Nobel laureate Robert Shiller is fairly confident bitcoin will collapse, but he’s not quite sure when that collapse will occur.
Shiller, a Yale University professor who won the Nobel Prize for Economics in 2013, told CNBC that bitcoin will likely “totally collapse and be forgotten,” although it could linger for as long as 100 years.
“It reminds me of the Tulip mania in Holland in the 1640s, and so the question is did that collapse? We still pay for tulips even now and sometimes they get expensive. (Bitcoin) might totally collapse and be forgotten and I think that’s a good likely outcome but it could linger on for a good long time, it could be here in 100 years,” Shiller said.
Citing a well-worn comparison to the so-called “tulip bubble,” Shiller said that bitcoin has no value outside of the “common consensus that it has value,” which makes it different from gold and other commodities.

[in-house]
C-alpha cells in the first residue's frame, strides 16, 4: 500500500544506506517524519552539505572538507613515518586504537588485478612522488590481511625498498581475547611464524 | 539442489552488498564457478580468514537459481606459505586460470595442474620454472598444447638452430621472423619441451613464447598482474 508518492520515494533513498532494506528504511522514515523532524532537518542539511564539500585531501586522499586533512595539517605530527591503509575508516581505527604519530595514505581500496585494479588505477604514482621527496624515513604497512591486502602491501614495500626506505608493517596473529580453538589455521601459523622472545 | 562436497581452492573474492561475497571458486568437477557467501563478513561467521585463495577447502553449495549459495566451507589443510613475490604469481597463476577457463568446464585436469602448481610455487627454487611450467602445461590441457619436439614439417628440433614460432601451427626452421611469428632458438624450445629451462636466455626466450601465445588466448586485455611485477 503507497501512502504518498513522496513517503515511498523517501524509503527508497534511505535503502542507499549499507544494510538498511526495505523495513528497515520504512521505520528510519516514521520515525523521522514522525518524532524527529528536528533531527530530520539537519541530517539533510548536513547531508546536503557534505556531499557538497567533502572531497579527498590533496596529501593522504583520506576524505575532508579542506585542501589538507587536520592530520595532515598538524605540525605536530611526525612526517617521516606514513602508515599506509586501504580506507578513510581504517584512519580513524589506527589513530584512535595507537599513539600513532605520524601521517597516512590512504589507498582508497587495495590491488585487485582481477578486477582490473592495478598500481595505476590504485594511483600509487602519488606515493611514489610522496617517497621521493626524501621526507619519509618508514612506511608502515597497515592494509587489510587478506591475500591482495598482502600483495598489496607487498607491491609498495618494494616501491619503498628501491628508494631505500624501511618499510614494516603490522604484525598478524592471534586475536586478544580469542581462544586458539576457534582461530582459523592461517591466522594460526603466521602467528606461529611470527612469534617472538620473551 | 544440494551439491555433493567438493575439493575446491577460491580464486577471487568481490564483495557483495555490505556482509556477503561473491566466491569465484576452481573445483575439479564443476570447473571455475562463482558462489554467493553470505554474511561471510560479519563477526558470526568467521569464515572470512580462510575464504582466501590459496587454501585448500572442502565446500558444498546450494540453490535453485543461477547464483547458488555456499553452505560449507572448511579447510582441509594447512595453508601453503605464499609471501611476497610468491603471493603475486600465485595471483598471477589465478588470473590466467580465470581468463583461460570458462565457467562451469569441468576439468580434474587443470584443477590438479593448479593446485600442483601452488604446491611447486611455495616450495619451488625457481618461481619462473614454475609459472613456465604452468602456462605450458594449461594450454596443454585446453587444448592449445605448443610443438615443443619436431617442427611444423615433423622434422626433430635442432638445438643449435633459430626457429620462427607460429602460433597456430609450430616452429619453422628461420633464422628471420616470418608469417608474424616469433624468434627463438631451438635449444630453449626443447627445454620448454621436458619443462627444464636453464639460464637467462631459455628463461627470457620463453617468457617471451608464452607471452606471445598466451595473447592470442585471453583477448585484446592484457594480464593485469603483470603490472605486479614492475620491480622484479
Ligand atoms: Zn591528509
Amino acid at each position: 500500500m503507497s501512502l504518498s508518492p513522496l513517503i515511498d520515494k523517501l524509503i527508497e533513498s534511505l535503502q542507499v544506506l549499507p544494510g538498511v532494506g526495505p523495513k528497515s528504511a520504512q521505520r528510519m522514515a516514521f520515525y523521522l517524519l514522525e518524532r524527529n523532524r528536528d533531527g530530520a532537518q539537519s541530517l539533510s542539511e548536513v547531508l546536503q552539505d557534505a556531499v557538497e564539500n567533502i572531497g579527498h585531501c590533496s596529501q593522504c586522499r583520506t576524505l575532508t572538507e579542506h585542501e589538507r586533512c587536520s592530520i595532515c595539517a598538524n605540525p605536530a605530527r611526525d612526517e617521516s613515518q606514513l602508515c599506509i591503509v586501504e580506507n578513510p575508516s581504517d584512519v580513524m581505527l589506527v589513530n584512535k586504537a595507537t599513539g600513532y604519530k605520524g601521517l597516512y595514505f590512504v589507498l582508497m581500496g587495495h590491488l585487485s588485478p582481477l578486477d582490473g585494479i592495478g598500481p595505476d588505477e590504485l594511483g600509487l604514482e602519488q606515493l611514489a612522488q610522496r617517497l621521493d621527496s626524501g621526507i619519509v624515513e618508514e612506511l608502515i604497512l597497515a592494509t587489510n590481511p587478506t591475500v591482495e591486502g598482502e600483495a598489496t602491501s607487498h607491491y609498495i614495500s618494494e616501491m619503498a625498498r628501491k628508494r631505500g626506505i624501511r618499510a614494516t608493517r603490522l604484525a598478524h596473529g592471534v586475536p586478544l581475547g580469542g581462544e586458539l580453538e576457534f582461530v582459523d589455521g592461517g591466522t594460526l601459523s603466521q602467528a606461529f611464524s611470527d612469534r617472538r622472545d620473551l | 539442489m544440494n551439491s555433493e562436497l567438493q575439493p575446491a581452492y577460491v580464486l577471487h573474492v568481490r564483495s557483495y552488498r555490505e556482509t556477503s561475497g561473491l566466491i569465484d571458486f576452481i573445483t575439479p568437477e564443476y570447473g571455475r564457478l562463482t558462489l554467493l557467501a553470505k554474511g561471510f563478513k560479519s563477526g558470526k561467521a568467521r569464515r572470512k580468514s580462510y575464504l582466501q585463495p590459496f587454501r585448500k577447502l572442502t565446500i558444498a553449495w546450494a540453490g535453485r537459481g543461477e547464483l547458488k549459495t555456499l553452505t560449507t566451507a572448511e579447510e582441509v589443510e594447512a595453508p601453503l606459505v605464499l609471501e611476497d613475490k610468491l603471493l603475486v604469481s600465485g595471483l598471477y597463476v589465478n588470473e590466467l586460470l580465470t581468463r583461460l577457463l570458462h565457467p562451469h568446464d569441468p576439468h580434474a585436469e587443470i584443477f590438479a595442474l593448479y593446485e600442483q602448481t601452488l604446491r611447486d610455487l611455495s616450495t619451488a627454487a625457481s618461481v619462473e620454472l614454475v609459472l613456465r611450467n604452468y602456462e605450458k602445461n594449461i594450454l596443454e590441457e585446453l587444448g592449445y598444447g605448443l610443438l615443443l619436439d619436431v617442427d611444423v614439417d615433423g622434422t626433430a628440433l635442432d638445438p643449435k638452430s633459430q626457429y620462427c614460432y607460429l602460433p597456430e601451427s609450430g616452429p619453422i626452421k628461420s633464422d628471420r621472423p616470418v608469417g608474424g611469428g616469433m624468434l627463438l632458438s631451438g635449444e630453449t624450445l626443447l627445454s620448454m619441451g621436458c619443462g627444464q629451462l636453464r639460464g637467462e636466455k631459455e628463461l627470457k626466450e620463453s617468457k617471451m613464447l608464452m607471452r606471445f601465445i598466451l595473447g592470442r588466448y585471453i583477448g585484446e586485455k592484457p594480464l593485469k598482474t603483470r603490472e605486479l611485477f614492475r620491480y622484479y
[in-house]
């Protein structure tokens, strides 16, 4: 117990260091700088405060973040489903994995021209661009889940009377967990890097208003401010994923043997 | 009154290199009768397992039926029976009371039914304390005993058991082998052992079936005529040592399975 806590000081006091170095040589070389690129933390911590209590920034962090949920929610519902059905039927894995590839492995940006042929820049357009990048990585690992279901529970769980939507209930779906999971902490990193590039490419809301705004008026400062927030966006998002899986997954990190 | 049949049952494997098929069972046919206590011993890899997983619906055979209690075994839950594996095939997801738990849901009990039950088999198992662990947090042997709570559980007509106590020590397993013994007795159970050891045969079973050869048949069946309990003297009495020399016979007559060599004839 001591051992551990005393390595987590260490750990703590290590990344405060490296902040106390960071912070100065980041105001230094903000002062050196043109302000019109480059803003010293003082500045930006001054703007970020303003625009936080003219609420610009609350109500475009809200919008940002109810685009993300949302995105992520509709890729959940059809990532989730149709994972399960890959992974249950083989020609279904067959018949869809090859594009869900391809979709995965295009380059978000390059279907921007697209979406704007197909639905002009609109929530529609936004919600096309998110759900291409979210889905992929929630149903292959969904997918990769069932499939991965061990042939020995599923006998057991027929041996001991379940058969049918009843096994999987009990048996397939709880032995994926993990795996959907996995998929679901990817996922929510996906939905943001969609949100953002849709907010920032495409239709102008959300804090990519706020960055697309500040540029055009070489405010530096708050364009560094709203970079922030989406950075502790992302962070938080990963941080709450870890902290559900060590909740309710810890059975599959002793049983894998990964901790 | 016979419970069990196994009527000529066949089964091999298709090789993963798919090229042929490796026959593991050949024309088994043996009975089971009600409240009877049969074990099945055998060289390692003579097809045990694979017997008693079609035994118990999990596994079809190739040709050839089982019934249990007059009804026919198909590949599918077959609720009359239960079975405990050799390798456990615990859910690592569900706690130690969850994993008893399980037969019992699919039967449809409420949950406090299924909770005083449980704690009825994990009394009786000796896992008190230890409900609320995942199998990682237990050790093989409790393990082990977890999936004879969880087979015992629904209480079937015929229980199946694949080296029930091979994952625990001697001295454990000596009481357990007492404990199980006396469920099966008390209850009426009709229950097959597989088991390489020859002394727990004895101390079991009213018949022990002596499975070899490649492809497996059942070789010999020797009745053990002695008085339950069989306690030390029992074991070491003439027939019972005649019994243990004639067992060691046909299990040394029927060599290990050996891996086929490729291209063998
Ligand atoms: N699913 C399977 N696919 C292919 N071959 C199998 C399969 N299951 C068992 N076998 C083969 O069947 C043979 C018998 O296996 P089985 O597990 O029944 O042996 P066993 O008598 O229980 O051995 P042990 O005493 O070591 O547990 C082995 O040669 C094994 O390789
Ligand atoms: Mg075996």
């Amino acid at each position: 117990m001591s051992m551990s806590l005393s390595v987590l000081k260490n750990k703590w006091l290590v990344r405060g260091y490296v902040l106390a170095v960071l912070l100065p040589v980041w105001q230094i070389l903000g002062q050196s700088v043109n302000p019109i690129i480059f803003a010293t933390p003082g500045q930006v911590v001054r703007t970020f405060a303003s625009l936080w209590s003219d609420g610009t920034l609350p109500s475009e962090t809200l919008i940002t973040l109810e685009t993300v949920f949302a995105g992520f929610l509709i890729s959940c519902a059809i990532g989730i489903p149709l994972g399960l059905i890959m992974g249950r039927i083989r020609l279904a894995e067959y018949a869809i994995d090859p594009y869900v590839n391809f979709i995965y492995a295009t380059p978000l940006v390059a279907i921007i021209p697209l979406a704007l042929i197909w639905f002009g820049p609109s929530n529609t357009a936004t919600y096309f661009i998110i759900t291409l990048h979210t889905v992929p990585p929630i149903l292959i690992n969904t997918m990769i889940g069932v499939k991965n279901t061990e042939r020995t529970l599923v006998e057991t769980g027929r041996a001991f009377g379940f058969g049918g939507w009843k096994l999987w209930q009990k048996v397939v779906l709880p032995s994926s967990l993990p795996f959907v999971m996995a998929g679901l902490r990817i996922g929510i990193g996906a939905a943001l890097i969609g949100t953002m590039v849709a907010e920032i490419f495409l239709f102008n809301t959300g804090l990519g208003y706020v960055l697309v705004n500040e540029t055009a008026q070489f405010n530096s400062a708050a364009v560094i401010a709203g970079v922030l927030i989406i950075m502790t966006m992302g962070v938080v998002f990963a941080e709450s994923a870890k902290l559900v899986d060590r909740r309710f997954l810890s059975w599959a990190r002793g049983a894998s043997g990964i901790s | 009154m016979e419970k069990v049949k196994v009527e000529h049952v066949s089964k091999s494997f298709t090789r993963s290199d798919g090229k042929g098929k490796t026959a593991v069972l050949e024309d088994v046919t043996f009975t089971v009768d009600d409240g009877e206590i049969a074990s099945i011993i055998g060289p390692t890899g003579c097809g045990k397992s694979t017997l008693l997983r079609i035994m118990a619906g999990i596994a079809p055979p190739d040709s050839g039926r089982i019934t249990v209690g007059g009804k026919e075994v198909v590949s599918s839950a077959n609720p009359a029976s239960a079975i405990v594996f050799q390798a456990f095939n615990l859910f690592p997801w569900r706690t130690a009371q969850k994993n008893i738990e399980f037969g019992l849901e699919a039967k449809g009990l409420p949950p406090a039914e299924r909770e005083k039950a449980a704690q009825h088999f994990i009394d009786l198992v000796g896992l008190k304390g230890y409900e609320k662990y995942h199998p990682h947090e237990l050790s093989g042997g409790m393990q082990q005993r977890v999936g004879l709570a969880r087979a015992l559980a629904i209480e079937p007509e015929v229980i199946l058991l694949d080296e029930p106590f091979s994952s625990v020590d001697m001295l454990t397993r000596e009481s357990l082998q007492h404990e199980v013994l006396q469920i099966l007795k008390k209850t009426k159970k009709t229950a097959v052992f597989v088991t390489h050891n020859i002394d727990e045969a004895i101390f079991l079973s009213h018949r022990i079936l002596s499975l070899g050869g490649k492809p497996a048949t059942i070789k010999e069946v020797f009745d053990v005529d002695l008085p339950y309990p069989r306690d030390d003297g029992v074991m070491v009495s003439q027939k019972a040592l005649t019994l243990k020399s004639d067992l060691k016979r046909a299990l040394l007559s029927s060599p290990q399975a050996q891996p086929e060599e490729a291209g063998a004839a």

“It has no value at all unless there is some common consensus that it has value. Other things like gold would at least have some value if people didn’t see it as an investment,” he said, adding that he “doesn’t know what to make of bitcoin ultimately.”
This is not the first time that Shiller has given bitcoin a bearish forecast. In 2014, he called bitcoin an “amazing example of a bubble,” adding that currency-wise it is a return “to the dark ages.” Last month, he opined that bitcoin’s mythology would be a “wonderful story — if only it were true” and predicted that although it may not immediately crash to zero, it will definitely “come down” considerably.
Nor is Shiller the first Nobel winner to throw cold water on the lunar aspirations of bitcoin investors. Joseph Stiglitz, who won the award in 2001, has argued that cryptocurrency “ought to be outlawed” because — in his view — it “doesn’t serve any socially useful function.”